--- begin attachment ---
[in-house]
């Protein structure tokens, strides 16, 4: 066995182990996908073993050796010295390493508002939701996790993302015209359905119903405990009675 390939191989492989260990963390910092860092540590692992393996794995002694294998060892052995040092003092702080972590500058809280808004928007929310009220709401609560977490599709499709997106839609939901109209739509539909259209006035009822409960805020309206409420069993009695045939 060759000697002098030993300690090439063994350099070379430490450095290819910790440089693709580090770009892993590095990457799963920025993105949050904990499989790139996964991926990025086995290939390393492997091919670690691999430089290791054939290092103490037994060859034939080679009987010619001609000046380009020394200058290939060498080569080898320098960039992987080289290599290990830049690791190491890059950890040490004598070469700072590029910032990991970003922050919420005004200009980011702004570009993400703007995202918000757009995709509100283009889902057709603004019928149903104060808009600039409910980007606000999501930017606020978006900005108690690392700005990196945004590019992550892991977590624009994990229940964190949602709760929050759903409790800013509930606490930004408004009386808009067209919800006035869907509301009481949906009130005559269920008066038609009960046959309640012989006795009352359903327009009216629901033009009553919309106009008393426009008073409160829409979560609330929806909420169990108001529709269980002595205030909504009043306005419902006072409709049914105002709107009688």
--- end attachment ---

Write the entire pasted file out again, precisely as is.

[in-house]
């Protein structure tokens, strides 16, 4: 066995182990996908073993050796010295390493508002939701996790993302015209359905119903405990009675 390939191989492989260990963390910092860092540590692992393996794995002694294998060892052995040092003092702080972590500058809280808004928007929310009220709401609560977490599709499709997106839609939901109209739509539909259209006035009822409960805020309206409420069993009695045939 060759000697002098030993300690090439063994350099070379430490450095290819910790440089693709580090770009892993590095990457799963920025993105949050904990499989790139996964991926990025086995290939390393492997091919670690691999430089290791054939290092103490037994060859034939080679009987010619001609000046380009020394200058290939060498080569080898320098960039992987080289290599290990830049690791190491890059950890040490004598070469700072590029910032990991970003922050919420005004200009980011702004570009993400703007995202918000757009995709509100283009889902057709603004019928149903104060808009600039409910980007606000999501930017606020978006900005108690690392700005990196945004590019992550892991977590624009994990229940964190949602709760929050759903409790800013509930606490930004408004009386808009067209919800006035869907509301009481949906009130005559269920008066038609009960046959309640012989006795009352359903327009009216629901033009009553919309106009008393426009008073409160829409979560609330929806909420169990108001529709269980002595205030909504009043306005419902006072409709049914105002709107009688």